Having worked through the lower and middle sections of the Apollo 13 playfield in previous updates, it’s time to turn my attention to the upper section. There aren’t that many assemblies to get through, but quite a lot of parts to remove, clean and then install again. So it’s still a time consuming process. My first area of interest in this update will be the pop bumpers. But before I can get there, I have a few things to remove. In previous updates I had already removed a couple of the blue rails, but now it’s time to remove the rest so I can get to the pop bumpers.
Progress on Dr Who has continued quite well over the last couple of weeks and I’m now down to the final section of playfield. This update will be focusing on the remaining assemblies at the top of the playfield – the pop bumpers and the mini playfield. My plan is to strip and clean the top playfield area (including the pop bumpers) and then move onto the mini playfield. The area is quite filthy, but nothing a good clean won’t sort out. Time to get started.
I can always tell the level of enjoyment I get working on a machine by how much it consumes my free time. Funhouse has been consuming a lot of my free time over the last few weeks which means progress has been good. So I’m back again with the third update. In this update, I’ll be focusing on the playfield area (and assemblies) in the middle stretch of the playfield. This includes the right scoop, pop bumpers and left upper flipper. There are various plastics and metal posts that will need to be removed and cleaned. There is also a ramp that runs below the playfield connecting other assemblies to the scoop which I’ll remove and clean too.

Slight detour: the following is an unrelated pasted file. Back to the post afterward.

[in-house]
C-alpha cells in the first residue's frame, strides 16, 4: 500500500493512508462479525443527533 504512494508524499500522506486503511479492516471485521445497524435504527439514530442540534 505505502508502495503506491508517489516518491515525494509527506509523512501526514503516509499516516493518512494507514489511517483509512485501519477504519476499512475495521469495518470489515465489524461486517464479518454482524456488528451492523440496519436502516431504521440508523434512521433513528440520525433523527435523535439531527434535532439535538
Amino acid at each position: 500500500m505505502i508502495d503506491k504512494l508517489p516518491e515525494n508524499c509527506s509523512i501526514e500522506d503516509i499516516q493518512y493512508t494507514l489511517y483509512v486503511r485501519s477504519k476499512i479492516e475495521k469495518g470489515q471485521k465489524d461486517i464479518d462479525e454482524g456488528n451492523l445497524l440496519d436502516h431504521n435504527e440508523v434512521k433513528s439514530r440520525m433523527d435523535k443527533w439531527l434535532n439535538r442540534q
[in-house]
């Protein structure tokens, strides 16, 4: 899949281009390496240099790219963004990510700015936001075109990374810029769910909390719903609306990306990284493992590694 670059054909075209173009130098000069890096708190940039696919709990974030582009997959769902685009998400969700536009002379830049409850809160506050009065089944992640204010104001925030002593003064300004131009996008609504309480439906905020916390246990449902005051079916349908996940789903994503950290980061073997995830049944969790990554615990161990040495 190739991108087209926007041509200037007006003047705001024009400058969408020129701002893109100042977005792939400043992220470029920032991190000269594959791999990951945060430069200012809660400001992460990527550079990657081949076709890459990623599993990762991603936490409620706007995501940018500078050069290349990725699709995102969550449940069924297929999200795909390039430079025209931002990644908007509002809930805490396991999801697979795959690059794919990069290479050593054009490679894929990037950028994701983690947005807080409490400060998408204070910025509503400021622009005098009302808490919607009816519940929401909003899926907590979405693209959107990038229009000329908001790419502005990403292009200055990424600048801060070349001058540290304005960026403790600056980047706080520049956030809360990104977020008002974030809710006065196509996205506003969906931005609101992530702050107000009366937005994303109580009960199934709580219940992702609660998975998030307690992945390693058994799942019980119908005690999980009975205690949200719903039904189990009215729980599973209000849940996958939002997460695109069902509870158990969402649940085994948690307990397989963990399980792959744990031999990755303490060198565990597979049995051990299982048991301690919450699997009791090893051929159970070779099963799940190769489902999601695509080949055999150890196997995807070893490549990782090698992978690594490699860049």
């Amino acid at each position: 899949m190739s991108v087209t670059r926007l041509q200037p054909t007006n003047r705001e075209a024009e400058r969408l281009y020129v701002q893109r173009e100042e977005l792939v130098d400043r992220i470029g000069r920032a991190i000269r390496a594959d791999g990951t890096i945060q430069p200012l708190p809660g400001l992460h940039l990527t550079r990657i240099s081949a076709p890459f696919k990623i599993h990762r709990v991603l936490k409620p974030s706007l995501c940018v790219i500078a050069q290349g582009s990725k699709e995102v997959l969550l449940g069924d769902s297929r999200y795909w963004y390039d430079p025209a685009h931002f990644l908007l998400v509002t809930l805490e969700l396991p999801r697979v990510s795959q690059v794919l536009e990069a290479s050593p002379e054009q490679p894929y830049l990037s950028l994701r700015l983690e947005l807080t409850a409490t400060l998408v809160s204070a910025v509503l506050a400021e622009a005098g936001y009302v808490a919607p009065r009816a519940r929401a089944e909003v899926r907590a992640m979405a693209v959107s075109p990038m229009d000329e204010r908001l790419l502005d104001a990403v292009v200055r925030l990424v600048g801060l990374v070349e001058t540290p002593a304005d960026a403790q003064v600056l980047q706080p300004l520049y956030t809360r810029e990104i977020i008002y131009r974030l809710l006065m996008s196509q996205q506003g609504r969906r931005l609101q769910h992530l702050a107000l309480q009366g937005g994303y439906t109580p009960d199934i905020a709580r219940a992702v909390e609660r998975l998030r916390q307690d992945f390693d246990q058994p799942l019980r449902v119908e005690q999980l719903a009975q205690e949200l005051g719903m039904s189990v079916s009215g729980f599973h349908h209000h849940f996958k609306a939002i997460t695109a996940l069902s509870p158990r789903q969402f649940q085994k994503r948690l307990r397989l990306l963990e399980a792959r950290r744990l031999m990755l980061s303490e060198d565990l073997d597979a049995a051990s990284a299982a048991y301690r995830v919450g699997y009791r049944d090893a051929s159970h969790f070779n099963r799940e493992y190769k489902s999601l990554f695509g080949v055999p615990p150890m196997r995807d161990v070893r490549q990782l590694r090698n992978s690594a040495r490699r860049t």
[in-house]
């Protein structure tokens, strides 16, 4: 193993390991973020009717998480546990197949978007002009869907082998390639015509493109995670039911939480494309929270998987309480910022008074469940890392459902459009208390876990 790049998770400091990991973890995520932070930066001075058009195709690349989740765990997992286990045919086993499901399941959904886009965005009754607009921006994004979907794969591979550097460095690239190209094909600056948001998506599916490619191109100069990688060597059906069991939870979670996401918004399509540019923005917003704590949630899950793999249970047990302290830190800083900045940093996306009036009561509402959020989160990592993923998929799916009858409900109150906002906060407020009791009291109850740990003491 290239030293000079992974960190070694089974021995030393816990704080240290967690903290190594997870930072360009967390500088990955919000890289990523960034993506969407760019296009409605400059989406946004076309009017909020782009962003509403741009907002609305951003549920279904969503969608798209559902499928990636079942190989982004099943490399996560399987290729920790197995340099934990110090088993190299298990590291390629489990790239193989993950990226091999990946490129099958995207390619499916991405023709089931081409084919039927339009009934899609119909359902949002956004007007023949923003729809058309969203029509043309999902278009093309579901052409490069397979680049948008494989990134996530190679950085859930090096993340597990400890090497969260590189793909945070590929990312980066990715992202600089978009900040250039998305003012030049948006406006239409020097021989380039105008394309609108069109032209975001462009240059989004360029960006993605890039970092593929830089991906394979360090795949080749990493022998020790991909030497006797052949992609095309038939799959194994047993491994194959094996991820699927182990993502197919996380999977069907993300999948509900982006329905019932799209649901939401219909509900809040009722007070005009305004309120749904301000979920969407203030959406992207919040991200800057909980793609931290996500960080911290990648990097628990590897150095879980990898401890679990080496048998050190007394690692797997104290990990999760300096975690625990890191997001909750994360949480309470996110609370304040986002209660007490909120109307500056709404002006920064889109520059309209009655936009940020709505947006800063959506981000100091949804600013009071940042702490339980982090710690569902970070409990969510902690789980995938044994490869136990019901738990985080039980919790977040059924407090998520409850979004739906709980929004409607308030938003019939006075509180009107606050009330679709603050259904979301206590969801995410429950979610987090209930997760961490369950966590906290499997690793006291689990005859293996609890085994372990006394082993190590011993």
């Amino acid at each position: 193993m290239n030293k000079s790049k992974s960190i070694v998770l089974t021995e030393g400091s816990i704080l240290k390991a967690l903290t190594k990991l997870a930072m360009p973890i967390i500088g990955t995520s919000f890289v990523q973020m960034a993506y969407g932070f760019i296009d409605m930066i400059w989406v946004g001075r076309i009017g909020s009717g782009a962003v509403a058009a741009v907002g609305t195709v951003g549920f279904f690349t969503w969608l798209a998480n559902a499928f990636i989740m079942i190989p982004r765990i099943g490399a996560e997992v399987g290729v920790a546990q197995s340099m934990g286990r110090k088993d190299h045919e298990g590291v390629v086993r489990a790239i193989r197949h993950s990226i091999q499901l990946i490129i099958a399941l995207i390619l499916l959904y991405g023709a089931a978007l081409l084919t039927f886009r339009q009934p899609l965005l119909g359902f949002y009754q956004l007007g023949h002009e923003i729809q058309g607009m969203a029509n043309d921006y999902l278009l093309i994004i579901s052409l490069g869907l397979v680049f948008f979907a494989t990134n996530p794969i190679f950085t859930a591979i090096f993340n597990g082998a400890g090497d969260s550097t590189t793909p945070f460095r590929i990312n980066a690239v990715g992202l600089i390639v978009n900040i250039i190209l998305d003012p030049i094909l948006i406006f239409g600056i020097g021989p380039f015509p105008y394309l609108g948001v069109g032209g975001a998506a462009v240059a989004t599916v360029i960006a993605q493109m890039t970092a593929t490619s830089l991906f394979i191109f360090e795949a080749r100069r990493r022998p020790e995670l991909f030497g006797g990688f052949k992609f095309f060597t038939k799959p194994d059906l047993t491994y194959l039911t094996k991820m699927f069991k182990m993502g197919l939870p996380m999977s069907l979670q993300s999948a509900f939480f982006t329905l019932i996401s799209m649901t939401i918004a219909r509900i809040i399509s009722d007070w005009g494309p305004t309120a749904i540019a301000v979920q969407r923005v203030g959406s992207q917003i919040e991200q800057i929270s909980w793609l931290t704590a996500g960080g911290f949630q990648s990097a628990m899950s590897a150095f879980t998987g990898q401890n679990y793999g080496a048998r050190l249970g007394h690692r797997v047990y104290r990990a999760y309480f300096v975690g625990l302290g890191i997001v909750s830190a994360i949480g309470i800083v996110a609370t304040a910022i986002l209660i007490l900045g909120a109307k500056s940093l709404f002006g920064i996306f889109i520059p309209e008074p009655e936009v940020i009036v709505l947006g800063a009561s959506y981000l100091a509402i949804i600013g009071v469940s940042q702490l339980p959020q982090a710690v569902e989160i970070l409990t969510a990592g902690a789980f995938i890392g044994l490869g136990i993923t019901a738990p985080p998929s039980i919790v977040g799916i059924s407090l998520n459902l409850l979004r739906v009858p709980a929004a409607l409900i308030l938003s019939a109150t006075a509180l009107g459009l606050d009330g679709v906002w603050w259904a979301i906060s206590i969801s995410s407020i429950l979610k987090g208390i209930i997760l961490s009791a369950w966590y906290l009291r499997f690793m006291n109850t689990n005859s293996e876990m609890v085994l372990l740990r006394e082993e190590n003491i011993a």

It’s time to get into some heavy duty cleaning on Baywatch. The only way to do that, is get everything off the playfield so I have unrestricted access to the lot. People can underestimate how long this process takes, especially on DMD era machines. Pulling a playfield down can be quick, but cleaning everything and getting it all back on (in the correct layout and order) takes up more time than you expect. As always, it’s best to take a lot of photos along the way with this process. I prefer to do the playfield areas in smaller batches, but due to the number of ramps and rails, it isn’t possible here. The lower playfield area and apron have been dealt with in previous updates, so now I have the top two thirds to contend with. Although the machine is dirty, it’s going to clean up nicely.
Having a set of pop bumpers on the playfield is almost mandatory for me when looking at pinball machines to play. The designers of Whirlwind must really have loved pop bumpers. Why have just one set on the playfield when you can have two? The only down side to pop bumpers is disassembling them as it cam be fiddly, especially those lamp sockets. The end result though after working on them really improves their performance, along with the presentation of a machine. It also makes them sound great too. The set I did in my previous update came up really nice and now it’s time to rebuild the second set. This update will be covering the final assemblies in the machine I need to look at, all of which are located at the top of the playfield. I’ll be starting first with the pop bumpers though.